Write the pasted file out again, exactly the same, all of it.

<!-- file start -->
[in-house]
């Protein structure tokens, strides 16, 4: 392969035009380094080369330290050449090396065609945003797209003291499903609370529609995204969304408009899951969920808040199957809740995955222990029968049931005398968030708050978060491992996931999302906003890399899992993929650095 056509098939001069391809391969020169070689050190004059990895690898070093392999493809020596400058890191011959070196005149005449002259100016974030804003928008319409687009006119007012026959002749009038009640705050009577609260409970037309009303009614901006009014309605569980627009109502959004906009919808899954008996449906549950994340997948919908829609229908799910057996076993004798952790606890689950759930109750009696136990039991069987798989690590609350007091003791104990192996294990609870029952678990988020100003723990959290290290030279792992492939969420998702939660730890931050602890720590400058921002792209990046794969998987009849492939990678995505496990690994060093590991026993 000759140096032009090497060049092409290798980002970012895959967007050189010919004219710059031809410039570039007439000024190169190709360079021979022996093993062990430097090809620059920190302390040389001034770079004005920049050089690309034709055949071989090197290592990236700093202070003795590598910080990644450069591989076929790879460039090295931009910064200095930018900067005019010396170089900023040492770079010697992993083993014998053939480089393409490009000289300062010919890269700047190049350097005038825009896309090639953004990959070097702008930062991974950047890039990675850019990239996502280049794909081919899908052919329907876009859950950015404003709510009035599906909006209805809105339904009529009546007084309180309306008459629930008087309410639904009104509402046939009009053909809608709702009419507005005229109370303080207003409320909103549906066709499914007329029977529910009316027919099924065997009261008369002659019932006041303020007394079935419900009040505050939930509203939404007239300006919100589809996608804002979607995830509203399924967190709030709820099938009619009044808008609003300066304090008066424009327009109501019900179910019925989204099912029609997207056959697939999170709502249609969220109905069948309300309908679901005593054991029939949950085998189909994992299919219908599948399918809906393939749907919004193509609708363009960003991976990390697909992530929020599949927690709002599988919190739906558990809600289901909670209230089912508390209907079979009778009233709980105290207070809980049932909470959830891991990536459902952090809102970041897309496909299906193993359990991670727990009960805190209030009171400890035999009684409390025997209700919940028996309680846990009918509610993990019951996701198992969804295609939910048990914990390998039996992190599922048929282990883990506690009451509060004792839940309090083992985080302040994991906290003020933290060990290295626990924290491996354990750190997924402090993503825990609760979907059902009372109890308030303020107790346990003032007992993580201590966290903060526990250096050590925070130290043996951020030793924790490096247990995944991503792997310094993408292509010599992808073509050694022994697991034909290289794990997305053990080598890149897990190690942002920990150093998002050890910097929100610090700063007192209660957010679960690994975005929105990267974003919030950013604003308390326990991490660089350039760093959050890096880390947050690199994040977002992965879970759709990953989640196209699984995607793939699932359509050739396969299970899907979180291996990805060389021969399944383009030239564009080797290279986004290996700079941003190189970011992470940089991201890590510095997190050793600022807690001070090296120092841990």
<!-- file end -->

[in-house]
């Protein structure tokens, strides 16, 4: 392969035009380094080369330290050449090396065609945003797209003291499903609370529609995204969304408009899951969920808040199957809740995955222990029968049931005398968030708050978060491992996931999302906003890399899992993929650095 056509098939001069391809391969020169070689050190004059990895690898070093392999493809020596400058890191011959070196005149005449002259100016974030804003928008319409687009006119007012026959002749009038009640705050009577609260409970037309009303009614901006009014309605569980627009109502959004906009919808899954008996449906549950994340997948919908829609229908799910057996076993004798952790606890689950759930109750009696136990039991069987798989690590609350007091003791104990192996294990609870029952678990988020100003723990959290290290030279792992492939969420998702939660730890931050602890720590400058921002792209990046794969998987009849492939990678995505496990690994060093590991026993 000759140096032009090497060049092409290798980002970012895959967007050189010919004219710059031809410039570039007439000024190169190709360079021979022996093993062990430097090809620059920190302390040389001034770079004005920049050089690309034709055949071989090197290592990236700093202070003795590598910080990644450069591989076929790879460039090295931009910064200095930018900067005019010396170089900023040492770079010697992993083993014998053939480089393409490009000289300062010919890269700047190049350097005038825009896309090639953004990959070097702008930062991974950047890039990675850019990239996502280049794909081919899908052919329907876009859950950015404003709510009035599906909006209805809105339904009529009546007084309180309306008459629930008087309410639904009104509402046939009009053909809608709702009419507005005229109370303080207003409320909103549906066709499914007329029977529910009316027919099924065997009261008369002659019932006041303020007394079935419900009040505050939930509203939404007239300006919100589809996608804002979607995830509203399924967190709030709820099938009619009044808008609003300066304090008066424009327009109501019900179910019925989204099912029609997207056959697939999170709502249609969220109905069948309300309908679901005593054991029939949950085998189909994992299919219908599948399918809906393939749907919004193509609708363009960003991976990390697909992530929020599949927690709002599988919190739906558990809600289901909670209230089912508390209907079979009778009233709980105290207070809980049932909470959830891991990536459902952090809102970041897309496909299906193993359990991670727990009960805190209030009171400890035999009684409390025997209700919940028996309680846990009918509610993990019951996701198992969804295609939910048990914990390998039996992190599922048929282990883990506690009451509060004792839940309090083992985080302040994991906290003020933290060990290295626990924290491996354990750190997924402090993503825990609760979907059902009372109890308030303020107790346990003032007992993580201590966290903060526990250096050590925070130290043996951020030793924790490096247990995944991503792997310094993408292509010599992808073509050694022994697991034909290289794990997305053990080598890149897990190690942002920990150093998002050890910097929100610090700063007192209660957010679960690994975005929105990267974003919030950013604003308390326990991490660089350039760093959050890096880390947050690199994040977002992965879970759709990953989640196209699984995607793939699932359509050739396969299970899907979180291996990805060389021969399944383009030239564009080797290279986004290996700079941003190189970011992470940089991201890590510095997190050793600022807690001070090296120092841990």